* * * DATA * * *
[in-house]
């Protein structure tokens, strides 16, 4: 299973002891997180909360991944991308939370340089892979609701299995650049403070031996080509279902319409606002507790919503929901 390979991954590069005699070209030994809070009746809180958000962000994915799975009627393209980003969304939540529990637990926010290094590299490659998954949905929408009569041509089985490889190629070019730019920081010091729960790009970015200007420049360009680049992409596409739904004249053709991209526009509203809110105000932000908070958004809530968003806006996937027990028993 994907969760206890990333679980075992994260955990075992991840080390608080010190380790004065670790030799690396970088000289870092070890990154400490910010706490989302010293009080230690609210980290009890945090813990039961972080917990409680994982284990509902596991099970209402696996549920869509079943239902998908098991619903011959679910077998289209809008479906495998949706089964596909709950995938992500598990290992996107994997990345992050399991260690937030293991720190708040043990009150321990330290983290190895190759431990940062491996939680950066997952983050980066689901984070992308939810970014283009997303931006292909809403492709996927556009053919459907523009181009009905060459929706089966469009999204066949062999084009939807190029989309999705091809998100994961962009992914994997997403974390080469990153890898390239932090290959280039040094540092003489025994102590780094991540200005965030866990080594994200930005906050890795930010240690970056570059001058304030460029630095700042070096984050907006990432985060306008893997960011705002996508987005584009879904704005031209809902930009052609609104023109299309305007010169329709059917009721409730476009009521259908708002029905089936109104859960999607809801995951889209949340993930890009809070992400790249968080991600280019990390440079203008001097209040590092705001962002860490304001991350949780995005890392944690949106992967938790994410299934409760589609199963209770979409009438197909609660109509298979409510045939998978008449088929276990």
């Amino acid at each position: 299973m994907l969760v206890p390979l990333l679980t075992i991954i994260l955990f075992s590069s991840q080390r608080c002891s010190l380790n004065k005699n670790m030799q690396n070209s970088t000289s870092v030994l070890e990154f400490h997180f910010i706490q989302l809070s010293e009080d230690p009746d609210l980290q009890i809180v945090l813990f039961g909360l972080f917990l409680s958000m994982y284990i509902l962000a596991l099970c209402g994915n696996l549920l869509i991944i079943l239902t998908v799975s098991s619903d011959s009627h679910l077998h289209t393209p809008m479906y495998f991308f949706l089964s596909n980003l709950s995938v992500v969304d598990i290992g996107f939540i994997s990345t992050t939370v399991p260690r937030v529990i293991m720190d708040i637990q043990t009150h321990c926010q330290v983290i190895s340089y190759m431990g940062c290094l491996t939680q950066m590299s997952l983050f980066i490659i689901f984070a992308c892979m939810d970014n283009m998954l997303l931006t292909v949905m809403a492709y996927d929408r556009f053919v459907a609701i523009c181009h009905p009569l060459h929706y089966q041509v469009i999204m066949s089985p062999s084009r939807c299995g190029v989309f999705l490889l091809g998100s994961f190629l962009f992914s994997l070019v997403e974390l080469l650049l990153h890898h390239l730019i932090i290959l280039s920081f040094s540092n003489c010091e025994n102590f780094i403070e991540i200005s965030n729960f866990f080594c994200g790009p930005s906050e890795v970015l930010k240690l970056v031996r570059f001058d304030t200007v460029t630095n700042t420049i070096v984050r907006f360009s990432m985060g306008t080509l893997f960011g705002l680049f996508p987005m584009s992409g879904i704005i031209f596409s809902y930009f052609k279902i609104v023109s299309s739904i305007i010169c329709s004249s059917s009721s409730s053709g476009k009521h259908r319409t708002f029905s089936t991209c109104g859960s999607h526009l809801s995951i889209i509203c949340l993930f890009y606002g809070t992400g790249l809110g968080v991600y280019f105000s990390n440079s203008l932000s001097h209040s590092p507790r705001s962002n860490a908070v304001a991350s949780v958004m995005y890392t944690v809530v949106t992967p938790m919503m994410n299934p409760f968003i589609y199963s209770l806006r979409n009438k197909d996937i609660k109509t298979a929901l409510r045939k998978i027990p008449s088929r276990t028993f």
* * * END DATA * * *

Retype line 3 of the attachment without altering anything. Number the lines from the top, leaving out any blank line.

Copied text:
């Amino acid at each position: 299973m994907l969760v206890p390979l990333l679980t075992i991954i994260l955990f075992s590069s991840q080390r608080c002891s010190l380790n004065k005699n670790m030799q690396n070209s970088t000289s870092v030994l070890e990154f400490h997180f910010i706490q989302l809070s010293e009080d230690p009746d609210l980290q009890i809180v945090l813990f039961g909360l972080f917990l409680s958000m994982y284990i509902l962000a596991l099970c209402g994915n696996l549920l869509i991944i079943l239902t998908v799975s098991s619903d011959s009627h679910l077998h289209t393209p809008m479906y495998f991308f949706l089964s596909n980003l709950s995938v992500v969304d598990i290992g996107f939540i994997s990345t992050t939370v399991p260690r937030v529990i293991m720190d708040i637990q043990t009150h321990c926010q330290v983290i190895s340089y190759m431990g940062c290094l491996t939680q950066m590299s997952l983050f980066i490659i689901f984070a992308c892979m939810d970014n283009m998954l997303l931006t292909v949905m809403a492709y996927d929408r556009f053919v459907a609701i523009c181009h009905p009569l060459h929706y089966q041509v469009i999204m066949s089985p062999s084009r939807c299995g190029v989309f999705l490889l091809g998100s994961f190629l962009f992914s994997l070019v997403e974390l080469l650049l990153h890898h390239l730019i932090i290959l280039s920081f040094s540092n003489c010091e025994n102590f780094i403070e991540i200005s965030n729960f866990f080594c994200g790009p930005s906050e890795v970015l930010k240690l970056v031996r570059f001058d304030t200007v460029t630095n700042t420049i070096v984050r907006f360009s990432m985060g306008t080509l893997f960011g705002l680049f996508p987005m584009s992409g879904i704005i031209f596409s809902y930009f052609k279902i609104v023109s299309s739904i305007i010169c329709s004249s059917s009721s409730s053709g476009k009521h259908r319409t708002f029905s089936t991209c109104g859960s999607h526009l809801s995951i889209i509203c949340l993930f890009y606002g809070t992400g790249l809110g968080v991600y280019f105000s990390n440079s203008l932000s001097h209040s590092p507790r705001s962002n860490a908070v304001a991350s949780v958004m995005y890392t944690v809530v949106t992967p938790m919503m994410n299934p409760f968003i589609y199963s209770l806006r979409n009438k197909d996937i609660k109509t298979a929901l409510r045939k998978i027990p008449s088929r276990t028993f």